1804 - Commodore Hood and the Diamond-rock


 
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Naval History of Great Britain - Vol III
1804
for Cutting Out The Curieux read
Arming the Diamond Rock
243

person, when he has landed, has to creep through crannies, and over dangerous steeps, until he reaches the north-west side, where the eye is suddenly relieved by a sloping grove of wild fig-trees.

In the latter end of the year 1803 the British 74-gun ship Centaur, Captain Murray Maxwell, bearing the broad pendant of Commodore Samuel Hood, was cruising off Fort-Royal bay, to watch the port and intercept the vessels bound in or out of it. Finding that, as the Diamond had deep water all round, many vessels escaped capture by running inside of it, Captain Hood determined to take possession of and fortify the rock; and make it a sort of dépôt, or stationary ship of war, whence boats could be detached to harass the enemy's trade. A landing was effected ; and in the course of the month of January, 1804, with incredible difficulty, five of the Centaur's guns, three long 24 and two 18 pounders, were mounted in different parts of this stupendous rock. The mode of getting then from the ship to an eminence so much higher than her mast-heads was characteristic and ingenious : a cable was made fast by one end to the ship and by the other to the rock, along which passed a traveller, or running loop ; to this was suspended the cannon, or whatever else it was desirous to remove, and which, by means of suitable tackles, was dragged up the acclivity of the cable to the summit of the rock. " Were you to see, " says a writer, who was on the spot. " how, along a dire, and, I had almost said, a perpendicular acclivity, the sailors are hanging in clusters, hauling up a four-and-twenty pounder by hawsers, you would wonder ; they appear like mice hauling a little sausage : scarcely can we hear the governor on the top of the rock directing them with his trumpet, the Centaur lying close under it, like a cocoa-shell, which the hawsers are affixed. " *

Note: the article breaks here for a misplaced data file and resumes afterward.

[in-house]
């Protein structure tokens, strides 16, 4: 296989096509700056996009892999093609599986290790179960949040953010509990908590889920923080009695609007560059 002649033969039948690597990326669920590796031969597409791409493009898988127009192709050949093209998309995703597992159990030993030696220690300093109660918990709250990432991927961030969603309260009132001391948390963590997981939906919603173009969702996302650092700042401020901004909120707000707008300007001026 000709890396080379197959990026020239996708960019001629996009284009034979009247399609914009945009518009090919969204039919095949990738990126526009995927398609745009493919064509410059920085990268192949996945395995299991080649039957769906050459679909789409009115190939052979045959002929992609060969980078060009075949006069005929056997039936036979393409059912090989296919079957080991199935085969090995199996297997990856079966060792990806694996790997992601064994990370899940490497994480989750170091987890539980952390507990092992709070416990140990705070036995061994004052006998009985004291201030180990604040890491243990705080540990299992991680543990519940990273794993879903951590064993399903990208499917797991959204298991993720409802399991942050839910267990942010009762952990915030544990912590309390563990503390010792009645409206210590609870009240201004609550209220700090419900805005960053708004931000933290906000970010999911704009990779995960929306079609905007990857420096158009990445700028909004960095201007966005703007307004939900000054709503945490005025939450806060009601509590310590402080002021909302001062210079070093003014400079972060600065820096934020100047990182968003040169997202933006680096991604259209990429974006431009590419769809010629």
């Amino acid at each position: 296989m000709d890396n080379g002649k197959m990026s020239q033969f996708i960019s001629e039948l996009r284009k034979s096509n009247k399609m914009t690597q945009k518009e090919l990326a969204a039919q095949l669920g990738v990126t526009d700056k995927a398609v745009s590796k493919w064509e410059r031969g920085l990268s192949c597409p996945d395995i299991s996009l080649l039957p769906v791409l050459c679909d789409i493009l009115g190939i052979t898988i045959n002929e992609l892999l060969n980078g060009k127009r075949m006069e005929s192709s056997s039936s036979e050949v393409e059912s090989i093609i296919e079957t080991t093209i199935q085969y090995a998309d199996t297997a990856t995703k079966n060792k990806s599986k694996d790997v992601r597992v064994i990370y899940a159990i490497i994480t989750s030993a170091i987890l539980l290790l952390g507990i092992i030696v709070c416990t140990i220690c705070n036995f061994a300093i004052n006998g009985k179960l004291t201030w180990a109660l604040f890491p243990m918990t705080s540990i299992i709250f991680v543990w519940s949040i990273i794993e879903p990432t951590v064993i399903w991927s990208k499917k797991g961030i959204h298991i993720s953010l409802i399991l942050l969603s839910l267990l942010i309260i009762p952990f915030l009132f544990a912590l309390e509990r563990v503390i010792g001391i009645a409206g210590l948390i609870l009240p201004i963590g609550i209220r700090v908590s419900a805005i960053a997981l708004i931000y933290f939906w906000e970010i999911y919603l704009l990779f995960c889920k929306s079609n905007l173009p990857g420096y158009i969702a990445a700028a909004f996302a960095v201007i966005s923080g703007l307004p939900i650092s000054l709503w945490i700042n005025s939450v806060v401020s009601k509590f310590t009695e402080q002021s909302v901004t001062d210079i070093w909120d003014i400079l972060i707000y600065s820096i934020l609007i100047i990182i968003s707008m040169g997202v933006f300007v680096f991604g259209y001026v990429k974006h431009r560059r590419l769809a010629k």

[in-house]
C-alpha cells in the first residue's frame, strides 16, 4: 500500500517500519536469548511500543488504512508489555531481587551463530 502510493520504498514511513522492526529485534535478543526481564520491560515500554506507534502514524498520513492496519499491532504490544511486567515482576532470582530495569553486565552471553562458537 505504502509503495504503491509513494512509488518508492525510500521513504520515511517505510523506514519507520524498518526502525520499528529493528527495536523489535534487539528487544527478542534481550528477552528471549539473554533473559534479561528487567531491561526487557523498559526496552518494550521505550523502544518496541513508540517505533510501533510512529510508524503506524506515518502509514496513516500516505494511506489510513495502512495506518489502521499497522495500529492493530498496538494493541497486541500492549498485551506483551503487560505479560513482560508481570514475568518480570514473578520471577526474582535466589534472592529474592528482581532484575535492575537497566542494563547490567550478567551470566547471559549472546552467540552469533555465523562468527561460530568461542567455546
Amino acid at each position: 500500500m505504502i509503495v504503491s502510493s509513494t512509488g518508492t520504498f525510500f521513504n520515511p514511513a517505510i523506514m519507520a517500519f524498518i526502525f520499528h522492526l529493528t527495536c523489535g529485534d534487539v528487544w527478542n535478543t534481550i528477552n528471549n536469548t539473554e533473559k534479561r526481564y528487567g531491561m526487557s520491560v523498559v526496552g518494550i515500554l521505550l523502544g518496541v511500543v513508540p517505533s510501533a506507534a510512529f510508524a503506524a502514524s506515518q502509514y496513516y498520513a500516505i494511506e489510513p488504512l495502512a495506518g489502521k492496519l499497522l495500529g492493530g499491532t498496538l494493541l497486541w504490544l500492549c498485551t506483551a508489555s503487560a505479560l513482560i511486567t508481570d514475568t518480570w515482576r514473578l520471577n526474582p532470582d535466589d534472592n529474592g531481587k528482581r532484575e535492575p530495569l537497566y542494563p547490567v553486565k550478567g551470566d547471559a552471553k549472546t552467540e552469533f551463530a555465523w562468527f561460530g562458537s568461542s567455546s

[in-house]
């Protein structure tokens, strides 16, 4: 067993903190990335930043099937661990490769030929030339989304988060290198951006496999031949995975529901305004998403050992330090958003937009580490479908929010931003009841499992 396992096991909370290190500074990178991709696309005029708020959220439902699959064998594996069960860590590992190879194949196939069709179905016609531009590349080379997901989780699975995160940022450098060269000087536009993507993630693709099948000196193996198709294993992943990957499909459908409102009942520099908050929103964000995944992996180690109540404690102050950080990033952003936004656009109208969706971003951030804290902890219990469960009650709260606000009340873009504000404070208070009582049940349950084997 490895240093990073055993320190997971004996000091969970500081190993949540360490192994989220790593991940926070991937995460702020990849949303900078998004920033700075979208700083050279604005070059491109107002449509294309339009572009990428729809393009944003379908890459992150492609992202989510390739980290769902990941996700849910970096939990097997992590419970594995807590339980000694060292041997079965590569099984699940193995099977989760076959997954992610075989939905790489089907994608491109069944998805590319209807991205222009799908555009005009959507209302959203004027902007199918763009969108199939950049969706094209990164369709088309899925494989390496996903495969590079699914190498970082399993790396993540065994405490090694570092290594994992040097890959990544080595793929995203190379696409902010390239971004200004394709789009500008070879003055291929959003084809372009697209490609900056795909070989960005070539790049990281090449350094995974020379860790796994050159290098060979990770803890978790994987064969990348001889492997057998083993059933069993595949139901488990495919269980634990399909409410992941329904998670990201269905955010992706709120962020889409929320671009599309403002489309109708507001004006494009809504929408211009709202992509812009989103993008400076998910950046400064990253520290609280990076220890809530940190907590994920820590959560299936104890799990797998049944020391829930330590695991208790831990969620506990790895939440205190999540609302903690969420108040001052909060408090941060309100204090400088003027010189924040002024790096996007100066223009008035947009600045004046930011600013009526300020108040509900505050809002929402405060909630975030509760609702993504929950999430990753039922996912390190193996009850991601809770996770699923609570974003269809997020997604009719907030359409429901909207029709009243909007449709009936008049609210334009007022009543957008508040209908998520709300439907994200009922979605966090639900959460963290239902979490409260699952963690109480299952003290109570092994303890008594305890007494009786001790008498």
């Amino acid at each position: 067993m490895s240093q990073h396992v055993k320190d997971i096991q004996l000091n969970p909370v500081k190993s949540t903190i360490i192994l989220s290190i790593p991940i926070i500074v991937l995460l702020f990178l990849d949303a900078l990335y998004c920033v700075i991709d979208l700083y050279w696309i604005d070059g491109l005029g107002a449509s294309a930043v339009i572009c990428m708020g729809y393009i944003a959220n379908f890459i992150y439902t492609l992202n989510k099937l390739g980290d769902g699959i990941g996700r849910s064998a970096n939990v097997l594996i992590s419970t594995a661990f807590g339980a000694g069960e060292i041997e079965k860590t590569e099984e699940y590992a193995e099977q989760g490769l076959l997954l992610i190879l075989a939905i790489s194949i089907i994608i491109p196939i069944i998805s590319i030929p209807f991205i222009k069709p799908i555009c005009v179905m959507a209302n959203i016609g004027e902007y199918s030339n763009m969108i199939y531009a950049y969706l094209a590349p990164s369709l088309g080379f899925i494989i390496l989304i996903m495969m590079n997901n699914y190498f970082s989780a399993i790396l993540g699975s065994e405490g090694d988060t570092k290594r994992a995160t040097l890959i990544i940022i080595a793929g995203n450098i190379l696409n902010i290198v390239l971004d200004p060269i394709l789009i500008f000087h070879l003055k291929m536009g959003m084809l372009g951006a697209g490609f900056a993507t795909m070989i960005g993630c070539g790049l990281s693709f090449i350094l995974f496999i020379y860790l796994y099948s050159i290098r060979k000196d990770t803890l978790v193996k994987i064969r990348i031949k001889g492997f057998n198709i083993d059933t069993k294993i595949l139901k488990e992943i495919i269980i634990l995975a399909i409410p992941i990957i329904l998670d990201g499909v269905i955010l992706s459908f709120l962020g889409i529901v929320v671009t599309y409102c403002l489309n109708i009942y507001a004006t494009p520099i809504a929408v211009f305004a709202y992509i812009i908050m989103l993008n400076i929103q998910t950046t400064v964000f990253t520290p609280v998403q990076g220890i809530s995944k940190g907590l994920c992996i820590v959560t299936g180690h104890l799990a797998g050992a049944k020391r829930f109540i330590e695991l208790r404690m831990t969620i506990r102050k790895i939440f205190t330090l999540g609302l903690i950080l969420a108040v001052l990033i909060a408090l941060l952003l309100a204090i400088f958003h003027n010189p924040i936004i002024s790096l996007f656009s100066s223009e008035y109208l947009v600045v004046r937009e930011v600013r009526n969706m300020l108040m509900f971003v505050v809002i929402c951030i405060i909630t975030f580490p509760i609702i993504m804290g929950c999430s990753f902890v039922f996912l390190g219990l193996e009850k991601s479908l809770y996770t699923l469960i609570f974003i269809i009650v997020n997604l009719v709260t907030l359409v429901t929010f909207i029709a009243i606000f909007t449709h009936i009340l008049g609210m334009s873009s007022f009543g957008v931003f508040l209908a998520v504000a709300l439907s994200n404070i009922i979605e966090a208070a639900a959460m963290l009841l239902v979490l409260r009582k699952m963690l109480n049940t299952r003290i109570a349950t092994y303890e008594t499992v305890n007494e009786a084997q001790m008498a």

One of the 24-pounders, fitted upon a circular carriage, commanded the landing place, and would reach in an eastern direction nearly across the bay of Marin. Another was mounted upon the north-east side, and the third 24 about midway up the rock. Upon the summit, which commands an immense distance, were mounted the two 18-pounders. As soon as these guns were all mounted, and a sufficient quantity of powder and shot for their use was brought from the Centaur, Lieutenant James Wilkes Maurice, of that ship, with the rank of commander, and a crew of 120 men and boys, for whom a four months' supply of provisions and water had also been landed, hoisted his pendant on board the British " sloop of war " Diamond-rock.

On the evening of the 3d of February four boats, containing 60 seamen and 12 marines, under the orders of Lieutenant Robert Carthew Reynolds, of the Centaur, then at her old

* Naval Chronicle, vol. xxii., p. 206

So registered in the Navy Lists.

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